What's more annoying on social media than opening up your Facebook page to be greeted by an advertiser trying to sell you something you don't need or direct you to a page you don't want to visit? For users and those looking to communicate a message or call to action to them, a poorly received Facebook ad is a lose-lose.
Facebook knows this, and they are working on it. On Wednesday, the company announced the introduction of "Relevance Score," its latest step in the effort to improve the relationship between users and advertisers.
"Relevance Score is calculated based on the positive and negative feedback we expect an ad to receive from its target audience," the company explained in a blog post. "The more positive interactions we expect an ad to receive, the higher the ad’s Relevance Score will be."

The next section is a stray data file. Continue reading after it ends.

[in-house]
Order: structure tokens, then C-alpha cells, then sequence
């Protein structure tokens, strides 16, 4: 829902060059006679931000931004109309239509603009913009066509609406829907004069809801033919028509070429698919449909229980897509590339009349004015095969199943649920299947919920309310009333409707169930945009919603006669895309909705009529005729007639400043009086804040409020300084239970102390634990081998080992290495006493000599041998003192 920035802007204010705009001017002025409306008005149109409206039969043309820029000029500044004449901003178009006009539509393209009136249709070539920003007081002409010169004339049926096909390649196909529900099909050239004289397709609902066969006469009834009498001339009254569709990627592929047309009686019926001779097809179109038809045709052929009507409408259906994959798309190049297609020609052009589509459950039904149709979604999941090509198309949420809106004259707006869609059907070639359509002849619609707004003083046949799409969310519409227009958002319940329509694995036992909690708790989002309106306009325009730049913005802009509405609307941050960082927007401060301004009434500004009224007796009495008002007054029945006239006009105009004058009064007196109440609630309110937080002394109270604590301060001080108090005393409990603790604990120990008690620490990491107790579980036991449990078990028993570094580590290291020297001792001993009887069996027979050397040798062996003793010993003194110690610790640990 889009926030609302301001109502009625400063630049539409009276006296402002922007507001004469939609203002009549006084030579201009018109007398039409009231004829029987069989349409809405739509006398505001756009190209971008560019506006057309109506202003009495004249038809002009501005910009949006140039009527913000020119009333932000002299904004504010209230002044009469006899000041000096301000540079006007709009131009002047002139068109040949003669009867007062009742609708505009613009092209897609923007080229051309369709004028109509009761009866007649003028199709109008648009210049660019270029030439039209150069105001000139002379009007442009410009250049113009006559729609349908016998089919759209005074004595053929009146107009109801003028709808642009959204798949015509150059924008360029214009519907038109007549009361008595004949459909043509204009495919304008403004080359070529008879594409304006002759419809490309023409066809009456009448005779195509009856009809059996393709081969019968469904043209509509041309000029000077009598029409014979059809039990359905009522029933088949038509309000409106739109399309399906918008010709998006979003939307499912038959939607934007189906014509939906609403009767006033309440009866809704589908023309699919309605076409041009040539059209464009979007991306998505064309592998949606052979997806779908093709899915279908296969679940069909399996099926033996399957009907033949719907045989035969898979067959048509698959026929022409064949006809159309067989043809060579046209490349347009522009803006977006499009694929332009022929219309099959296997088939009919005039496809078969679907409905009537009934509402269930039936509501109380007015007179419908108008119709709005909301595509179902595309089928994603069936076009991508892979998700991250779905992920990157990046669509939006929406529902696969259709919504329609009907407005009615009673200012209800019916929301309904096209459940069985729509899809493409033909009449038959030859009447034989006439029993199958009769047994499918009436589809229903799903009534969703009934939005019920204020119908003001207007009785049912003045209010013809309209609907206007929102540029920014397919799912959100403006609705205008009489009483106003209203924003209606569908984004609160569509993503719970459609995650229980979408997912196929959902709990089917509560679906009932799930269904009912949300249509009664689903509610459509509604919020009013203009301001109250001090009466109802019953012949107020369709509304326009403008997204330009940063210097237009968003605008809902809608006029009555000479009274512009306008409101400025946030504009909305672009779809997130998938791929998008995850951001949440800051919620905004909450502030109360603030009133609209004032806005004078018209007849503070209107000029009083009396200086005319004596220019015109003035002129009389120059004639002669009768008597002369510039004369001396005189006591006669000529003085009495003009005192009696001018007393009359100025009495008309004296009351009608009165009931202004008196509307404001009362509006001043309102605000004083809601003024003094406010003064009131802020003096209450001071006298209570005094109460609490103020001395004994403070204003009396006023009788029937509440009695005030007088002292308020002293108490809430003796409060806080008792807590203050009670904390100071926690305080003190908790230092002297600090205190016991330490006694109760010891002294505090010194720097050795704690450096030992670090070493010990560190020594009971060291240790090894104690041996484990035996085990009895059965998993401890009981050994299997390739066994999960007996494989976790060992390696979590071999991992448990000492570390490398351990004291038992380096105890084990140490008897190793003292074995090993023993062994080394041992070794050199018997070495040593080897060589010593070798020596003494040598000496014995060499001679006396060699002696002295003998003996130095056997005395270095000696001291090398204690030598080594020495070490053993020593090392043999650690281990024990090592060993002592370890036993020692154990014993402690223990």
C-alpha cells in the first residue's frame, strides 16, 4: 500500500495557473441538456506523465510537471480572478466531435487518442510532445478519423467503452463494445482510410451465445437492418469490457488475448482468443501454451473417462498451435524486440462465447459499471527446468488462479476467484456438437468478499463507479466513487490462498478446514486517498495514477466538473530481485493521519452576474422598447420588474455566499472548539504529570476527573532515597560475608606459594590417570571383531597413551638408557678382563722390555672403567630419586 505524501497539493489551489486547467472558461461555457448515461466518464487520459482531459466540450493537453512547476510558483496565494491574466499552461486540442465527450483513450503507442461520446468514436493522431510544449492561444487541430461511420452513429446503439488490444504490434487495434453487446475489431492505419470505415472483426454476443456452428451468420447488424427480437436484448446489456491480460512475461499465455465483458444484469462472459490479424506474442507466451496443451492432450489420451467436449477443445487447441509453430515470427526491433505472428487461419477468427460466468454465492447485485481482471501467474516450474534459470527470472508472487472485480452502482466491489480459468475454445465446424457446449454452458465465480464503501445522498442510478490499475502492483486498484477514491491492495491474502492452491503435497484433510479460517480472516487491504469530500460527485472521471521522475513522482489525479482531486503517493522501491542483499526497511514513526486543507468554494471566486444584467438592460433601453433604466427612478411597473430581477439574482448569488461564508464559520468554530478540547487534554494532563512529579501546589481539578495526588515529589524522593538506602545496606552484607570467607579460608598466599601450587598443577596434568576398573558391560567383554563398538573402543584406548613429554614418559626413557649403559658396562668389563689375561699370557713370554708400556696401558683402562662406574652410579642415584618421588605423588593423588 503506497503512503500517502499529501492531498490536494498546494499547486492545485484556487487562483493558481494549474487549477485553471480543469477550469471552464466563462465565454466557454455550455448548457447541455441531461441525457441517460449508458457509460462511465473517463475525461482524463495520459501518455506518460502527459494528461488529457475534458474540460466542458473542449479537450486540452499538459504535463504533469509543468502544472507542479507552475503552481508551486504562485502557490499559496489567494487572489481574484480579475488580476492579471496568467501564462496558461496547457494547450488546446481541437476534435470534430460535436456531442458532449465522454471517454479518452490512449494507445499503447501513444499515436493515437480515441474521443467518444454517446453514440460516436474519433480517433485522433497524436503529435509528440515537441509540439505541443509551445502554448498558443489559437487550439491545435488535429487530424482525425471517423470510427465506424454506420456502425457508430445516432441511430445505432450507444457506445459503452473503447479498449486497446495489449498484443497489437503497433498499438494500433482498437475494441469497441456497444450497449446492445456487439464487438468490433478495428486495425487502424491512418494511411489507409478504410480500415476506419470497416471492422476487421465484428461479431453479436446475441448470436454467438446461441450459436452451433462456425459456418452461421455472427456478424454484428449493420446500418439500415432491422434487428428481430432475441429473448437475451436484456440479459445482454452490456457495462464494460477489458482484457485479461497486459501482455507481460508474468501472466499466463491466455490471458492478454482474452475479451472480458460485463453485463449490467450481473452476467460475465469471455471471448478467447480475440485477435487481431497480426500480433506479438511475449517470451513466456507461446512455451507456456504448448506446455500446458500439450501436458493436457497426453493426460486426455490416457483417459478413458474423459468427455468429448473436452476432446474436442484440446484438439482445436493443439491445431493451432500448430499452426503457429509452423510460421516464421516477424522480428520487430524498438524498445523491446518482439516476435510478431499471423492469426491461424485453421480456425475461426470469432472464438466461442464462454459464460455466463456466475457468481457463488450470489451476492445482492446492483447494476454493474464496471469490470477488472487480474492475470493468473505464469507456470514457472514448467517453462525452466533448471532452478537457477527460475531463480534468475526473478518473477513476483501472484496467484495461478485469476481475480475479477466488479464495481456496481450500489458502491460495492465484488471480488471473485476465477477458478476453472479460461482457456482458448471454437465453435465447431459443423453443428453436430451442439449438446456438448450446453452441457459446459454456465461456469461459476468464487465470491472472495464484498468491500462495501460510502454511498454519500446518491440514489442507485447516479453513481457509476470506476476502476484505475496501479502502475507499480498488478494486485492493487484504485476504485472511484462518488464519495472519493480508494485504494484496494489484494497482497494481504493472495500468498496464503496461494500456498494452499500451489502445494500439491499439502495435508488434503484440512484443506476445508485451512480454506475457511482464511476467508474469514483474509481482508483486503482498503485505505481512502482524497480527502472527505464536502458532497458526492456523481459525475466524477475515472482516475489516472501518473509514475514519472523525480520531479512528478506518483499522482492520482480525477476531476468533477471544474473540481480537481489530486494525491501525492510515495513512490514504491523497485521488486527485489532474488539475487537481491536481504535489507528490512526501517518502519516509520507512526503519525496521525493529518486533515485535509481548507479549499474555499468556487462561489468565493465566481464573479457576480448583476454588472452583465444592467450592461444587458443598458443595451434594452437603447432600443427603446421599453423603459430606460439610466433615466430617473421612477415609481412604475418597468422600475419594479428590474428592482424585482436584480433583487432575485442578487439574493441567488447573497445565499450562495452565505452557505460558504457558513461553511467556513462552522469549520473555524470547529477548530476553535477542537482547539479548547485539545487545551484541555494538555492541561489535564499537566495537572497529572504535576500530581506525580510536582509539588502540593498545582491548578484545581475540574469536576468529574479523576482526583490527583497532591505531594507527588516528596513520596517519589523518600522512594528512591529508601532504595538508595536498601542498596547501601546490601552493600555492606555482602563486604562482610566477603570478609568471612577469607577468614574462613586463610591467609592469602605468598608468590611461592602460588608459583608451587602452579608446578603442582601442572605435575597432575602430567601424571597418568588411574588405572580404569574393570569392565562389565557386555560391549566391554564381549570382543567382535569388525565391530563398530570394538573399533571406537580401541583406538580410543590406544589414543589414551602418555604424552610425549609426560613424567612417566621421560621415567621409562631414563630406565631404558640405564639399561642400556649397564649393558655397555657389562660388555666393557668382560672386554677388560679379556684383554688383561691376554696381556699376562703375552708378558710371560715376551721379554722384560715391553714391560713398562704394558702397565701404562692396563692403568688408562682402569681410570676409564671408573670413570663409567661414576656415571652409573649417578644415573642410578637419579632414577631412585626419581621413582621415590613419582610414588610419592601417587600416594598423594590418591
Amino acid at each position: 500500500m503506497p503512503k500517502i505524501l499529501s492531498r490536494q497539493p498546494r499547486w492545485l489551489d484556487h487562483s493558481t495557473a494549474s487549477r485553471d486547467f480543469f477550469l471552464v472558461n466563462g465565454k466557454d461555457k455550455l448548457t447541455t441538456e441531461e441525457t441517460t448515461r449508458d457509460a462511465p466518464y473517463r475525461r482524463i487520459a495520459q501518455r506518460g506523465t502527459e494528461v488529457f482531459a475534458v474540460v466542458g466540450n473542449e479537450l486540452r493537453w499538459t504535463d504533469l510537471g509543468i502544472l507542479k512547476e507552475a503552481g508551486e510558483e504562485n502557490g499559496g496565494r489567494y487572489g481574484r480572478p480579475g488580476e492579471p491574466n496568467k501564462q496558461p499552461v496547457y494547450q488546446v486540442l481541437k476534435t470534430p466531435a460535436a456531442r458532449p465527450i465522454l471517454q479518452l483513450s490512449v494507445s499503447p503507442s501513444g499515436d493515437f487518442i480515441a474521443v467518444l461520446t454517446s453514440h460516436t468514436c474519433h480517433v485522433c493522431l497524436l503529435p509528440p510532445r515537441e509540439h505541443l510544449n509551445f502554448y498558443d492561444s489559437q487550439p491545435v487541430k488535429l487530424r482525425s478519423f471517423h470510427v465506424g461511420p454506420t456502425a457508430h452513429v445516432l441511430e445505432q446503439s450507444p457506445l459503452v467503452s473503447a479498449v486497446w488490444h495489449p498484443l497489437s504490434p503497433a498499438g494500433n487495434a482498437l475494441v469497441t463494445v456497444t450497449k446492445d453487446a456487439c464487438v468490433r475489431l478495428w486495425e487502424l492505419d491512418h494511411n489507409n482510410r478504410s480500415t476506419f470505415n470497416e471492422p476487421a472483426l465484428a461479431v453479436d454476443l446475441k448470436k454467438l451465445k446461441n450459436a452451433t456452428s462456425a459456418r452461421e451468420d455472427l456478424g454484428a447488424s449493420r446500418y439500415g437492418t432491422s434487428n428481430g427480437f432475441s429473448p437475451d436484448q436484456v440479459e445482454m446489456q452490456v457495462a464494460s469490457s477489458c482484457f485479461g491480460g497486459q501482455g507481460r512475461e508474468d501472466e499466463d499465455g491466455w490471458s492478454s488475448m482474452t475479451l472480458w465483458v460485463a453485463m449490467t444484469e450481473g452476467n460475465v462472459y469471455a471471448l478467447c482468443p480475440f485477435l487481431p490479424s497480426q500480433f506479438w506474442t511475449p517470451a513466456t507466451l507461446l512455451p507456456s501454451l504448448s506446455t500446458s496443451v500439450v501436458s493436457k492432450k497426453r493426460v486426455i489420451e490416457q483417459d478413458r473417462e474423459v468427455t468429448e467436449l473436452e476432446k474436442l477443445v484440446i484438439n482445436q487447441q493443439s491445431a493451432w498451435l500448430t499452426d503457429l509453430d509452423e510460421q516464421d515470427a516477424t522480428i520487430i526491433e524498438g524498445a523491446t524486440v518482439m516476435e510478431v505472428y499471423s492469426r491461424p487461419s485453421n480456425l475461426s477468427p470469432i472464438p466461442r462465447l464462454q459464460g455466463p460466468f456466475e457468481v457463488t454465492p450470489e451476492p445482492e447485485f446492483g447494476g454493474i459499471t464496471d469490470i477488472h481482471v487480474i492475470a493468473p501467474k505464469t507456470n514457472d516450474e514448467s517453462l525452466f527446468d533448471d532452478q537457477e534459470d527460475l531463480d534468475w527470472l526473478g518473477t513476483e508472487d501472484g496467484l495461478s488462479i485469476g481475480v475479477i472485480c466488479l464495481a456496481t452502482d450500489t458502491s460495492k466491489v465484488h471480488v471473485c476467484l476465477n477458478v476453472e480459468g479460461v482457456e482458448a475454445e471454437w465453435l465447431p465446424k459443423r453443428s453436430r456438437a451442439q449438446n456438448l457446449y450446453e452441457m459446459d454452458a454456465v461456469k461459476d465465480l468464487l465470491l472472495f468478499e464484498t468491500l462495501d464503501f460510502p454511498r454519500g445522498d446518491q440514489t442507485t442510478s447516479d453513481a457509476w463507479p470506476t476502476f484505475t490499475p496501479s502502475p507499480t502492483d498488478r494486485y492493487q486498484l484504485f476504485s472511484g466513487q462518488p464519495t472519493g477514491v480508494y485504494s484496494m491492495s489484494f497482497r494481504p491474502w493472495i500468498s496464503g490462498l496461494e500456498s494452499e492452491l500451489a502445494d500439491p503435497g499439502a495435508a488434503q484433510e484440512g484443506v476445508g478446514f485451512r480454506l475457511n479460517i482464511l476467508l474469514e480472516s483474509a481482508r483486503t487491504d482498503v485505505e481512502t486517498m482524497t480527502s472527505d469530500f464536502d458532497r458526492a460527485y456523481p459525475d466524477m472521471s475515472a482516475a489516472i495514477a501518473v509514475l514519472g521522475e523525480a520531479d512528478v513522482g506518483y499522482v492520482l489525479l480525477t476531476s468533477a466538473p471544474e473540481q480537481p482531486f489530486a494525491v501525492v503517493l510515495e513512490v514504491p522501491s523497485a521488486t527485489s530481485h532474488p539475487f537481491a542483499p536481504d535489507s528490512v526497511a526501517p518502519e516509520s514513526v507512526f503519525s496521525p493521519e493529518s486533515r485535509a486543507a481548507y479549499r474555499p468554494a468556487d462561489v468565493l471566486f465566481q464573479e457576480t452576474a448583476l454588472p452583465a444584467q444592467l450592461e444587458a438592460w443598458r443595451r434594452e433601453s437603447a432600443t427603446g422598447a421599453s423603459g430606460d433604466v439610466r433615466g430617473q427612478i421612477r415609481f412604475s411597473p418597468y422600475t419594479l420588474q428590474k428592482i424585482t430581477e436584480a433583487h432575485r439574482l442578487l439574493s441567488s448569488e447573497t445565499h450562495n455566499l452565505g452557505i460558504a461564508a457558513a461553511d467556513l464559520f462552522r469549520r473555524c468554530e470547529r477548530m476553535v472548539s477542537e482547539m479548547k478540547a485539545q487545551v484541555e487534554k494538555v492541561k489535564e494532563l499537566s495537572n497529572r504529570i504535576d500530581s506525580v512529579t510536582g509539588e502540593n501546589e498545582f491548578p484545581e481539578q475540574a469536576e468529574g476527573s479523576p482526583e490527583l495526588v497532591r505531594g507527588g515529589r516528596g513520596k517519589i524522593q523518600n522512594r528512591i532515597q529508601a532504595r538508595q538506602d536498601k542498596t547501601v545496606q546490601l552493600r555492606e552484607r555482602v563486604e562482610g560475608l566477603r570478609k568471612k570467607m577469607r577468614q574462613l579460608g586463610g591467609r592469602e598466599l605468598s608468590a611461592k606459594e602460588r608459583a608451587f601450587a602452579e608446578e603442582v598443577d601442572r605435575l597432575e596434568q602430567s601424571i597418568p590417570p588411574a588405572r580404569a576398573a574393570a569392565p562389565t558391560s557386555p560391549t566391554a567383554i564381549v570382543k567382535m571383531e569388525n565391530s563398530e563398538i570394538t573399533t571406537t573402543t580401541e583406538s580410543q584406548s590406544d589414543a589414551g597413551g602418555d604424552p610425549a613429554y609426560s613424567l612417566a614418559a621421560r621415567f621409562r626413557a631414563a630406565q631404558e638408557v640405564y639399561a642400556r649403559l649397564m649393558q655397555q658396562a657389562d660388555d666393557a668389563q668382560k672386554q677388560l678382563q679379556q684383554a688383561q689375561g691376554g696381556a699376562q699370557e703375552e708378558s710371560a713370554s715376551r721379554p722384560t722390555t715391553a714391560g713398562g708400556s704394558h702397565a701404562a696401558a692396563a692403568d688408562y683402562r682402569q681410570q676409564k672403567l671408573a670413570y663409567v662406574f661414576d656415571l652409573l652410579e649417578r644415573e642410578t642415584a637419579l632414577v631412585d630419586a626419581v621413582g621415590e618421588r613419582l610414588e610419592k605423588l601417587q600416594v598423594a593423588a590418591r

The functioning behind the Relevance Score is pretty simple. After an advertiser uploads an ad, Facebook will assign the ad a score between 1 and 10, with 10 being the highest. The score will give the advertiser an indication of how well Facebook thinks users will receive the ad. Likewise, the higher the Relevance Score, the less it will cost to be delivered because a high Relevance Score is seen by the system as a positive signal.
For professional communicators, the new Relevance Score is important for a few reasons. For those already sold on the positive impact of paid advertising on social media, the Relevance Score gives advertisers a chance to measure the potential impact of an ad before releasing it into the world. Knowing what Facebook thinks of your ad before you send it out could be crucial, providing a much-needed feedback mechanism and improving the quality of ads.
For those still not convinced of the efficacy of paid social posts, the new score adds another way to measure potential impact. Measurement sells, especially in the case of the Relevance Score, in which a higher measure makes the ad cheaper to deliver.
Follow Brian Greene on Twitter: @bw_greene